by Max Brantley
The graspy Mike Huckabee is gone, but, like a slug, he's left a trail of slime behind.
Little has been said about how he stripped the governor's office of furniture when he left. The Huckabee haul expanded today with this snippet in the Democrat-Gazette coverage of new Gov. Mike Beebe's budget news conference:
At 1: 30 p. m., Beebe discussed the budget during his first news conference in the governor’s conference room in the state Capitol.
Some photographers noticed that the lighting wasn’t as good as when Huckabee held events there.
“The lights and the speakers were removed prior to our arrival,” said Beebe spokesman Matt DeCample. “We were told it was because they were paid for with private funds. I don’t know where that money came from and who took them.”
I know many of you are tired of my discussion of the niceties of the state's toothless ethics laws. But once more:
If the furniture and lights and speakers were Mike Huckabee's to take, that means they were given to him as gifts. If they were loaned to him for his use and reclaimed by the lender, it was still a gift with significant value. Were those gifts reported? And even if those gifts were reported, were those gifts legal? There is a serious question of whether a public servant can accept a gift worth more than $100 given simply by virtue of the office an elected official holds. It was this complication that contributed to the governor's disavowal of his original claim that $70,000 worth of Mansion furniture was given to HIM and not the state, by wealth cotton planter Boe Adams. (This is the furniture that was missing from state inventories of the state's furniture at the Mansion, but which was located, mostly in a carriage house, after Mike Beebe took office and after the Arkansas Times had reported the controversial furniture's absence from the inventories.)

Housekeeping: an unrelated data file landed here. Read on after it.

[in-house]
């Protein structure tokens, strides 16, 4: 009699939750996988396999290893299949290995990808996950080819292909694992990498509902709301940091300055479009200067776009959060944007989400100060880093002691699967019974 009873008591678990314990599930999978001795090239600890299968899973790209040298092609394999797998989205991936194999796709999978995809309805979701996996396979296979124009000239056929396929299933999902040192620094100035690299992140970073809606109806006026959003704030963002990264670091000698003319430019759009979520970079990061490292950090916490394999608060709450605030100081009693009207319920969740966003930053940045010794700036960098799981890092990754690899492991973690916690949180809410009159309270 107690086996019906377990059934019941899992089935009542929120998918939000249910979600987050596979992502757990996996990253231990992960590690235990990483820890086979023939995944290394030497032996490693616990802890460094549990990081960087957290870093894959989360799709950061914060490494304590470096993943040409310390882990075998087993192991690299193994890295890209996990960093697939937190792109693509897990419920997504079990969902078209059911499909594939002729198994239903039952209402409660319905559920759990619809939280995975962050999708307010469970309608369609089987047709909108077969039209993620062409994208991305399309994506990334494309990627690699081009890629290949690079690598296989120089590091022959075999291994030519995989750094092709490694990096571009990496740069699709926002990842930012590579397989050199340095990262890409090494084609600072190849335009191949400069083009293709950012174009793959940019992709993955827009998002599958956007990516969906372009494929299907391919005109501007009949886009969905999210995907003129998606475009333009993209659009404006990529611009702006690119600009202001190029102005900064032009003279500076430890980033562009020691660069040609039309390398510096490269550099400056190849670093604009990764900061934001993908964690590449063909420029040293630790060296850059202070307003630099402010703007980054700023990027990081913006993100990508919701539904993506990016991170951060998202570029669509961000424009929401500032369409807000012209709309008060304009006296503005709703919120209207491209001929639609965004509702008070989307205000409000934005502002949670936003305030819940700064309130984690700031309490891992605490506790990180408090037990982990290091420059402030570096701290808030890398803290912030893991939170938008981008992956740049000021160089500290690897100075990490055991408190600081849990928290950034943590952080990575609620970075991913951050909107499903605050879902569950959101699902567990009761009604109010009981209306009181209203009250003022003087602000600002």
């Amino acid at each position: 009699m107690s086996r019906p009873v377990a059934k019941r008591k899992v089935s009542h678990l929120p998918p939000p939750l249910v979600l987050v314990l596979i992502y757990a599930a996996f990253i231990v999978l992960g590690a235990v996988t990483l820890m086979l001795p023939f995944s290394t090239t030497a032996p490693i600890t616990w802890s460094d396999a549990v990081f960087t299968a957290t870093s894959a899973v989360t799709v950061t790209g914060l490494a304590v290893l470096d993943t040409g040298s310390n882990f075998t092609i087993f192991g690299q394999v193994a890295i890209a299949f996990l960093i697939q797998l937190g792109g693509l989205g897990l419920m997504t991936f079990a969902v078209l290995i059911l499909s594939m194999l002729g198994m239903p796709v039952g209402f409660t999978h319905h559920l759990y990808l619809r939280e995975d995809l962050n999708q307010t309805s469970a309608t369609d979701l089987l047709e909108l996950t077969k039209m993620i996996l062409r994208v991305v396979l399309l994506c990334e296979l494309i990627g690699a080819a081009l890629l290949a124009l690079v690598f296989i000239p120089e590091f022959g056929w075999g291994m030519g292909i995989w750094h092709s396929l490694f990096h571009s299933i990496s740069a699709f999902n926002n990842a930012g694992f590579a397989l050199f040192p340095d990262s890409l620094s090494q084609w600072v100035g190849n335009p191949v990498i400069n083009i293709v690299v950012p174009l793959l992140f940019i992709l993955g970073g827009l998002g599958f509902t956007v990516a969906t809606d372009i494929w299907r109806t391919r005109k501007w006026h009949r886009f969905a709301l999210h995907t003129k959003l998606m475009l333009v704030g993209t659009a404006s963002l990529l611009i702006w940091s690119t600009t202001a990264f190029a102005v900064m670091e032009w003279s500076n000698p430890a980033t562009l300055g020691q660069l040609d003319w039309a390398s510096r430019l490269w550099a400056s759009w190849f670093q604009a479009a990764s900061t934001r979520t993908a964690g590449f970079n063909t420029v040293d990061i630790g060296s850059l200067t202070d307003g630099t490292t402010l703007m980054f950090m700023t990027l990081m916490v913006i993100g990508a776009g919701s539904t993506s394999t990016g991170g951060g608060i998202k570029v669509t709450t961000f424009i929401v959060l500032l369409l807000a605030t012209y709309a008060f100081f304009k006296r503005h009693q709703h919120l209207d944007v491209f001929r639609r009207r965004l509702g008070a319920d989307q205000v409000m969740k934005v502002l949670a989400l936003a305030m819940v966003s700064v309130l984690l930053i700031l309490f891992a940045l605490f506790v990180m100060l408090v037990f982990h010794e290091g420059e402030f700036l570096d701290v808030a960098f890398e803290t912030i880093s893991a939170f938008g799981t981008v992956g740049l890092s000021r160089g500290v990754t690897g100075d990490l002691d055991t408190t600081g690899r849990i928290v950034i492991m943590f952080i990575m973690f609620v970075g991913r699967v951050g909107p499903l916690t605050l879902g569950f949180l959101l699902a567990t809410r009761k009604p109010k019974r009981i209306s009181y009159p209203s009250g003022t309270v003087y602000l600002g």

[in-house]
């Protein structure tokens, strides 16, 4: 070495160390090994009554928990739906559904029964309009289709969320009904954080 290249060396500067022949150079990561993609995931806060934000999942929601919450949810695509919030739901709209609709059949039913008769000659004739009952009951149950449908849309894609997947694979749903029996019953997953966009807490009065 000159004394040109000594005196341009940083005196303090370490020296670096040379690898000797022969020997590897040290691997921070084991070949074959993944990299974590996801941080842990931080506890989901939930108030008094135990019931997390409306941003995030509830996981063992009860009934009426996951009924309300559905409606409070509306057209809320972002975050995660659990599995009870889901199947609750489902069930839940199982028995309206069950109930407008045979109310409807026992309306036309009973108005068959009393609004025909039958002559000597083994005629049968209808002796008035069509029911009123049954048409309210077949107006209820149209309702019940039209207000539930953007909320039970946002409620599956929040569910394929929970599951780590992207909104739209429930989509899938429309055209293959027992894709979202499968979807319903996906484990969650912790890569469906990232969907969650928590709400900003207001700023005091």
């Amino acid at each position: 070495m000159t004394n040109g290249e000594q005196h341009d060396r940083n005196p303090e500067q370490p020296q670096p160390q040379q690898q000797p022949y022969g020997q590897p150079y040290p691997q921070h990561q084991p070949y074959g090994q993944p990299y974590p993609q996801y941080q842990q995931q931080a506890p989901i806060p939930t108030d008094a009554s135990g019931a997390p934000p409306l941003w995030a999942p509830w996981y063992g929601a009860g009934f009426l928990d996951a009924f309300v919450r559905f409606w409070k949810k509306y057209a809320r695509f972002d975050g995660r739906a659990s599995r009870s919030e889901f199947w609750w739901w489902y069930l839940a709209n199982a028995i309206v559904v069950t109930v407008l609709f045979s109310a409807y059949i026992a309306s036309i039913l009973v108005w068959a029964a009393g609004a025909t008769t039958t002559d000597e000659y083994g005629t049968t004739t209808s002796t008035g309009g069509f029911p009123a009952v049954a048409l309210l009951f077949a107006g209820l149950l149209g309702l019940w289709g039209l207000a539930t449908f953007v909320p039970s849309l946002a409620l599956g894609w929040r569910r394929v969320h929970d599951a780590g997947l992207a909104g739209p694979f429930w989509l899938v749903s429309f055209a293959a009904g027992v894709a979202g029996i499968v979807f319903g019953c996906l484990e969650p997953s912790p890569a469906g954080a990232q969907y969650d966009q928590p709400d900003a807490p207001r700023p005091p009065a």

There's been little hunger to go after Huckabee contemporaneously for his ethical blindspots. So I doubt anybody has the stomach now to get to the bottom of Officegate, the sequel to Gimmegate.
But imagine, for a moment, how quickly Mike Huckabee would have called in cameras and begun caterwauling had he found an office stripped of all furnishings, lights and audio speakers when he arrived in office.
UPDATE: This report got us curious. DeCample said the Huckabee administration had left behind video and audio recording equipment used for the Huckabee communications department. But new computers were installed in the governor's office, presumably so all Huckabee hard drives could be removed. We hear from other sources that, because some computers around the state were tied into a Huckabee software program, a number of hard drives around the state were replaced to be sure no backtracking through those computers could be done to Huckabee-era data. Working papers, don't you know?